Since the POPI Act came into effect on the 1st of July 2020, many businesses have had to rethink the way that they use and store information of individuals. In some ways, it may place a burden on some small business who have been using the same tactics for years to engage with clients and potential clients.
What are some practical implications of the POPI Act that you need to keep in mind?
Since the POPI Act requires information to be kept only for as long as it is used for a specific purpose, and that personal information should be protected, it means that you need to become much more cognisant of where you are storing personal information.
Seeing as you need to dispose of information that is no longer relevant and continue to update your databases regularly, you need to know exactly where the data is stored and how to access it. While the easiest method would be to have an automated solution to dispose of no-longer-used information, leaving a narrow to no margin for error, something that could prove costly to design. The POPI Act requires someone to be appointed as a data custodian, and if data automation is not possible, the data custodian will have to regularly and manually update the information – a time-consuming process.
Further focus needs to be placed on what you are storing and why you are storing it. The POPI Act stipulates that only information used for a specific purpose must be stored. That is to say that if any data you collect from a data subject is not stored in order to achieve a specific and clearly defined goal, it could hold strict legal implications. You are thus not allowed to store any irrelevant or otherwise excessive information. This is especially true of highly sensitive data (such as financial details) that require excellent data protection to be kept safe from cyber-intruders.
How your data is stored should also be considered. The POPI Act requires security measures to be put in place for any data stored (both physically and digitally), which means that all foreseeable risks to data must be accounted for. Think of the practical implications that this might have for your data servers (such as the need to install CCTV to monitor the servers or the way that you encrypt data for safekeeping).
You can only approach someone once for consent for the collection of their information. What this means for direct marketing is that once an individual declines, you are legally prohibited from contacting them again for their information. Data subjects are also at liberty to access their collected information on request and may ask who has access to that information. This means that whose information you collect and use matters, as well as who has access to and/or uses that information. Unless express consent is given from a data subject, you are by no means allowed to share any of their data with a third-party.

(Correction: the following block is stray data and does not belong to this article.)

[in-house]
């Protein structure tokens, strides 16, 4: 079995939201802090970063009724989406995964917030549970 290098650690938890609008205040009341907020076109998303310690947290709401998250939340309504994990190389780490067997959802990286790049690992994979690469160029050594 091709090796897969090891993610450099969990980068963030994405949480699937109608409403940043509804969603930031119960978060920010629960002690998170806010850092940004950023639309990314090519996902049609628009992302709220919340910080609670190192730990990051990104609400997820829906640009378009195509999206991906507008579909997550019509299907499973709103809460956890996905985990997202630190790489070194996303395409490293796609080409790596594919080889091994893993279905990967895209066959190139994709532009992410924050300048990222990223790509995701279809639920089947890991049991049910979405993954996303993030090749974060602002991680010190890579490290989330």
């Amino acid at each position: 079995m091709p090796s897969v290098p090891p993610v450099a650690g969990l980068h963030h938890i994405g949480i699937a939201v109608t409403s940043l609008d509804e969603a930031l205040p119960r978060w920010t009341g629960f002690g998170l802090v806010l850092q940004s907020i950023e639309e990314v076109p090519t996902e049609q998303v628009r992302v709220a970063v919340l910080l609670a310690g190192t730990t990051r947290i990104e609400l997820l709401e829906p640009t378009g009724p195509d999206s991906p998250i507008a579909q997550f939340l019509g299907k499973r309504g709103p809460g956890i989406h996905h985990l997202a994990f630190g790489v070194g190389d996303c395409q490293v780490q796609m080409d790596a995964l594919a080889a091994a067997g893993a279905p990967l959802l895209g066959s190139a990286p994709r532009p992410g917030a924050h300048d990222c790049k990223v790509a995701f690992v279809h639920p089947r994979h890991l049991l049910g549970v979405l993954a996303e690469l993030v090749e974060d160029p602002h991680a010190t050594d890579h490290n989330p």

Time is ticking on for businesses to become compliant. When the 1st of July 2021 arrives, businesses will be expected to have become compliant with the POPI Act. This means that before the date arrives, businesses will need to have done a data audit to make sure that their data only holds the personal information that the POPI Act allows and implement policies that regulate information collection, storage, processing and destruction. Making sure that you are compliant will take time as deliberate changes need to be made in how you handle personal information, something which cannot be left until the last moment.
One of the best things that businesses can do from here on out is to implement processes that will normalise POPI Act compliance in the day-to-day operation of the business. The sooner, the better.
Gerrie van Gaalen – Tyger Valley
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Ingrid Opperman – Tyger Valley
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This article is for general information purposes and should not be used or relied on as legal or other professional advice. No liability can be accepted for any errors or omissions nor for any loss or damage arising from reliance upon any information herein. Always contact us At DKVG Attorneys for specific and detailed advice.